I'm working with 400+ variables (mostly 2D gel data) across 2 conditions for which I've calculated p values with a students t-test. Some of the variables are highly correlated. I'm wanting to adjust the p values to allow for multiple comparisons and I've used p.adjust in R with the "BH" method but I understand that it supposed to be for independent variables. I also tried the "BY" method as I thought being "under dependency" meant that it allowed for some variables to be non-independent (ie correlated), and so I assumed the adjusted p values would be lower than with the "BH" method, but they're not. (When I use the p.adjust BY method on my data the adjusted p values are all 1). Is there a method of adjusting p values that allows for some correlated variables? Thanks for any help.

`> pvals$adjusted_BY <- p.adjust(pvals$p_value, method = "BY") > pvals$adjusted_BH <- p.adjust(pvals$p_value, method = "BH") > head(pvals) ID p_value adjusted_BY adjusted_BH 1 2366 0.001361787 1 0.5828448 2 746 0.008377390 1 0.9516818 3 1635 0.017267163 1 0.9516818 4 1577 0.025868990 1 0.9516818 5 1588 0.029862316 1 0.9516818 6 891 0.036119770 1 0.9516818 `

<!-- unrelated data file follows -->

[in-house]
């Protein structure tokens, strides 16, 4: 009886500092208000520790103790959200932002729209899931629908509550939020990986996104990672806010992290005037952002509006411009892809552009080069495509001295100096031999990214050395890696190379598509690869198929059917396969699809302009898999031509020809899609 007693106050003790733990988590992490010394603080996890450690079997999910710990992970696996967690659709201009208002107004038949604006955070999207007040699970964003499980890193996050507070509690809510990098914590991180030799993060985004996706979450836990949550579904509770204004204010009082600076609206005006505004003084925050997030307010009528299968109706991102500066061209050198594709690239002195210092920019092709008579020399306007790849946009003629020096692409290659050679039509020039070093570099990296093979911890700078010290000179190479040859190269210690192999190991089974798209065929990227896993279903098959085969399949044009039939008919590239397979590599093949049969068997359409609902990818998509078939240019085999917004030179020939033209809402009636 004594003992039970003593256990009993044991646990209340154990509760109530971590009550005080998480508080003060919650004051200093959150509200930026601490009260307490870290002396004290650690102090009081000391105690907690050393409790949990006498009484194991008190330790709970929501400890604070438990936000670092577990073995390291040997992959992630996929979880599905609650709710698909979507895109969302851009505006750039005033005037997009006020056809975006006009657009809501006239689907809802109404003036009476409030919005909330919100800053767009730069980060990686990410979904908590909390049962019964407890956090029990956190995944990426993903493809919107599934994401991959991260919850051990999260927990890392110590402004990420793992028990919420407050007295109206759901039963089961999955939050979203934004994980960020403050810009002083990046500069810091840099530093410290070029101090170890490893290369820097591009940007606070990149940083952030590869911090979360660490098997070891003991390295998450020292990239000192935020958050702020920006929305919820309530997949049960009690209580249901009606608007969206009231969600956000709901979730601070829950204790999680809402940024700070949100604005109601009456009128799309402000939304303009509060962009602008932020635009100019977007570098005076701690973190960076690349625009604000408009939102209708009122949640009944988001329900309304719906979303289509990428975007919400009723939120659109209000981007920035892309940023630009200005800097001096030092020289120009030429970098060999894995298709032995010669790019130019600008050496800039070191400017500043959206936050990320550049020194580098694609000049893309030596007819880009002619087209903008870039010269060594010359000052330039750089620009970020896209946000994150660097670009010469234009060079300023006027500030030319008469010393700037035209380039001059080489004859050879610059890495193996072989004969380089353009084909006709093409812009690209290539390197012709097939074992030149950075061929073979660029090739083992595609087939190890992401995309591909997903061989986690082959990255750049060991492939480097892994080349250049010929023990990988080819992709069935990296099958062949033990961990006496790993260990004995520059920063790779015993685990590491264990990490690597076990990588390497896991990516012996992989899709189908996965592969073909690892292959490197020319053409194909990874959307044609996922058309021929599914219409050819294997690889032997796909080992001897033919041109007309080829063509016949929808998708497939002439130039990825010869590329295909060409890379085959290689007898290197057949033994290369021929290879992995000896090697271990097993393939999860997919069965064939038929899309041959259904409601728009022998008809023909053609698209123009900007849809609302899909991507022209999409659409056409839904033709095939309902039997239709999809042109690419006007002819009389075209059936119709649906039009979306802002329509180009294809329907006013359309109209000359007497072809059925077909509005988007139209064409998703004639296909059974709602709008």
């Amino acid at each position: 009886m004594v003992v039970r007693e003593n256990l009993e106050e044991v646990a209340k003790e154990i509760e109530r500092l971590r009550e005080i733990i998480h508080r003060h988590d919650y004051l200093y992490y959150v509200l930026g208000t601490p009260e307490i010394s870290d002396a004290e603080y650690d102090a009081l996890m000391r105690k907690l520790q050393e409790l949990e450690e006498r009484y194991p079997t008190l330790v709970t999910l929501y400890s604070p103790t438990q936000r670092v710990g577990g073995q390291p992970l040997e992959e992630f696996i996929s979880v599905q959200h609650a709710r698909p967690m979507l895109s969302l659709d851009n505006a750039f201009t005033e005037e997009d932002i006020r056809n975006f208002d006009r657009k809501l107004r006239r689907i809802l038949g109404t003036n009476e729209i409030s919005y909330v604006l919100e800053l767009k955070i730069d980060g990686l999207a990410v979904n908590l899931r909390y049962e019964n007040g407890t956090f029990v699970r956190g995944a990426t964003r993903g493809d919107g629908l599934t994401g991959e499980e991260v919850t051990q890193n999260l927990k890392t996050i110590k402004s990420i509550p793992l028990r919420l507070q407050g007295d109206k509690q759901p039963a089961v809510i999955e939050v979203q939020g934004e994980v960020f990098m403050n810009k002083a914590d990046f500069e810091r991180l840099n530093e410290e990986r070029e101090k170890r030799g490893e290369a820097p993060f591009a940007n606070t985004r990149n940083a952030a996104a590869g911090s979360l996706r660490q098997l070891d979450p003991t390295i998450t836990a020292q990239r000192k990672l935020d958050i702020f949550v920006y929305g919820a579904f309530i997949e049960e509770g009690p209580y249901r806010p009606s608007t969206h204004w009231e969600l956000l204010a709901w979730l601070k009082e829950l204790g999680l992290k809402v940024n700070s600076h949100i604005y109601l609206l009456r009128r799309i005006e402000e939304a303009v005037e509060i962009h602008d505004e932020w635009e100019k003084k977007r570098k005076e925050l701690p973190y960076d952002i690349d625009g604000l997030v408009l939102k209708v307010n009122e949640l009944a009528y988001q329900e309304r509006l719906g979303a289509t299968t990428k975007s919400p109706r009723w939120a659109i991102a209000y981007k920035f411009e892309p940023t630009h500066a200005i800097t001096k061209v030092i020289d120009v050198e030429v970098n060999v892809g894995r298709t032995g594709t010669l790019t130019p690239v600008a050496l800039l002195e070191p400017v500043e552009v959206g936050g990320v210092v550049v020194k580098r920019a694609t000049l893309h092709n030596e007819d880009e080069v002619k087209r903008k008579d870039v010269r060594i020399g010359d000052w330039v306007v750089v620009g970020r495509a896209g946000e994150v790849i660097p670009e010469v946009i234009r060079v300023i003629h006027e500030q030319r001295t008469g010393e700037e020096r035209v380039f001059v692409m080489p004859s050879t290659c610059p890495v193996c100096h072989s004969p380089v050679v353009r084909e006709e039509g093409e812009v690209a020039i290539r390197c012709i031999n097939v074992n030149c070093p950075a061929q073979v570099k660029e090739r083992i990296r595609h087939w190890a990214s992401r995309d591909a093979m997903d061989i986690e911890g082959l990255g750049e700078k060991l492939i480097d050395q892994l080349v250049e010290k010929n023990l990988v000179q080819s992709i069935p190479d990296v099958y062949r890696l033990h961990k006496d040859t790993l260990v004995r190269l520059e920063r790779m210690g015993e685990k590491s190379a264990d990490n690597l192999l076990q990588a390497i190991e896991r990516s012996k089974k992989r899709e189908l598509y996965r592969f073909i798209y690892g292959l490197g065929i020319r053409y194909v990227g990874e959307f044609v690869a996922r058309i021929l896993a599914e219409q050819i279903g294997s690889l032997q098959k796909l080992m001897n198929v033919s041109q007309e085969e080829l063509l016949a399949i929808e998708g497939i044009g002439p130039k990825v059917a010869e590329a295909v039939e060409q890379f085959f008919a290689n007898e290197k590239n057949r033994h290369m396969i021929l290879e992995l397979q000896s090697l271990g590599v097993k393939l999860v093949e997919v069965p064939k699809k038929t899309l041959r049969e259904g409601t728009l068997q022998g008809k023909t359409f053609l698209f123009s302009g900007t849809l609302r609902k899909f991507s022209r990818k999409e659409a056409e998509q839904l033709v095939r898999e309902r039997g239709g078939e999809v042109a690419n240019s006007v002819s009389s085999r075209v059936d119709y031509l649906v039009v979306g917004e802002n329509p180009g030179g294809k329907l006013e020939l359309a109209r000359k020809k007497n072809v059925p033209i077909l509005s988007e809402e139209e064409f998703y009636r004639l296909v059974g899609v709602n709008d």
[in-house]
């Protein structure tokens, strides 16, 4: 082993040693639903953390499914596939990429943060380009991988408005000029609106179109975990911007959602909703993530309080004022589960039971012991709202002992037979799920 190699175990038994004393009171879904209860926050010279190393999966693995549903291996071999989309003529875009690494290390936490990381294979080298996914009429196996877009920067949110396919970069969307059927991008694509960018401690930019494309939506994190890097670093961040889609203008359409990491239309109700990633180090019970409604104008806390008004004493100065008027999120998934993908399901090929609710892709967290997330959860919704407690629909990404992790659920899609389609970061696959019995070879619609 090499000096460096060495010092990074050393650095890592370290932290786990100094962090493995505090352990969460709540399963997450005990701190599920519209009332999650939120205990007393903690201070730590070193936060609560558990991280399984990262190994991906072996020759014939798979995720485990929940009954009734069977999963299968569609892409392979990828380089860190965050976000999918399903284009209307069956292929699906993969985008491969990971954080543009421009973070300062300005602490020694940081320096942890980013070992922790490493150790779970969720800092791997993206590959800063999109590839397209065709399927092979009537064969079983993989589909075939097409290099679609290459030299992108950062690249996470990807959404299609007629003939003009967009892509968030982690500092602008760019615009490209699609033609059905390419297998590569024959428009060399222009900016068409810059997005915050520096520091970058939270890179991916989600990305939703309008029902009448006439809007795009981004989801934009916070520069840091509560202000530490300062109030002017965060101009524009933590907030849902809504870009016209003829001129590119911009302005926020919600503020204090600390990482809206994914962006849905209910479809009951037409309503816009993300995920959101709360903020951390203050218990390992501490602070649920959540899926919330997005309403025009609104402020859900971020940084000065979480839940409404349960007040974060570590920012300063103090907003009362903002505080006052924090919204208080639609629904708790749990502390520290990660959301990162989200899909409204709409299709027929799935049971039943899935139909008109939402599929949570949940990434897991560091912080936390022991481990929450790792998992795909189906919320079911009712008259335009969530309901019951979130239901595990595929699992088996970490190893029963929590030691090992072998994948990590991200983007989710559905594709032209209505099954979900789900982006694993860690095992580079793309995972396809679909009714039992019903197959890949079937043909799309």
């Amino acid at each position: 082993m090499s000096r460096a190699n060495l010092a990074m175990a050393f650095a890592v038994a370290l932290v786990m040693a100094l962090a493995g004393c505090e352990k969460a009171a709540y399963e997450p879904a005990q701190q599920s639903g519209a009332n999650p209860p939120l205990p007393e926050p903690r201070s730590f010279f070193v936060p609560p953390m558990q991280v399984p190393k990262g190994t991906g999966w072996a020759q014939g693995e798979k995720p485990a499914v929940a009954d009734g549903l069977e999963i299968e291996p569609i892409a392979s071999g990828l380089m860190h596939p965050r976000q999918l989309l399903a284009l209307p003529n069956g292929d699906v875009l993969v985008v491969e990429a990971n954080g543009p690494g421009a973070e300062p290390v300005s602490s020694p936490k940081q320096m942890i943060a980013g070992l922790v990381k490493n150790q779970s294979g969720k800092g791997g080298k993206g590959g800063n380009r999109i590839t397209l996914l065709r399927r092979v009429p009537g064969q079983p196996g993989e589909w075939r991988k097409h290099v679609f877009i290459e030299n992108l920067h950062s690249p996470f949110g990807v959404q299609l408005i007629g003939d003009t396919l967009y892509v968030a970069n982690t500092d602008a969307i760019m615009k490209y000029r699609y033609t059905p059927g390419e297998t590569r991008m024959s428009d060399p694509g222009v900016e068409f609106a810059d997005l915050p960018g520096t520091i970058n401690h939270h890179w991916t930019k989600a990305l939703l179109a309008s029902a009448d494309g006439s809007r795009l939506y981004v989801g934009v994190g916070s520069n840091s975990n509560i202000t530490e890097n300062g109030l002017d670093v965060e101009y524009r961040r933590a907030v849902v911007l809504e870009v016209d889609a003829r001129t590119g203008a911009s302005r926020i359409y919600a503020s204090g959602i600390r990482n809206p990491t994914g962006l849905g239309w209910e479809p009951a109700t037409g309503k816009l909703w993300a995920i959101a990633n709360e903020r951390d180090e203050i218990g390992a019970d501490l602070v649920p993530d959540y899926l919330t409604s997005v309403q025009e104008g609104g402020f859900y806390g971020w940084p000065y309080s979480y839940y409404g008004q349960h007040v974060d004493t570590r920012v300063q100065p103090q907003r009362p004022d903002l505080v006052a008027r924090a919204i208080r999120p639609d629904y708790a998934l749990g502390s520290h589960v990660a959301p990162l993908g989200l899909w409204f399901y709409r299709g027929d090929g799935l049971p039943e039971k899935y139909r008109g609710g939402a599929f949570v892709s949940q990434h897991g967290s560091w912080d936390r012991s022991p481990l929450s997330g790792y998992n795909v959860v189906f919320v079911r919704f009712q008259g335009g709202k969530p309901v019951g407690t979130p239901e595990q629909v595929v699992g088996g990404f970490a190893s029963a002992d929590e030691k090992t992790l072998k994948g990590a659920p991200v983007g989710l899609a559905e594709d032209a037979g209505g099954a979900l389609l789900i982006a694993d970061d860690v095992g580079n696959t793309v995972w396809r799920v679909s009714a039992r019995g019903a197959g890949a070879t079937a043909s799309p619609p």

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#### Best Answer

You could build a permutation test. The basic idea is find the null distribution of the minimum p-values (equivalently, the maximum statistic of the test) when you do 400 tests, one for variable. This is a multivariate permutation approach, taking into account the correlation structure of your data

First, calculate the unadjusted p-value with the observed response (you already have this)

The process of permutations is the next:

- Permute the response variable (the 2 conditions in your case)
- Do the 400 tests with the permuted response
- Save the minimun p-value of the tests from these 400 p-values
- Repeat the process 1000 or 10000 times

Finally, you calculate the adjusted p-value. For each unadjusted p-value, the adjusted p-value is the number of p-values obtained from the permutations smaller than that p-value, divided by the number of permutations.

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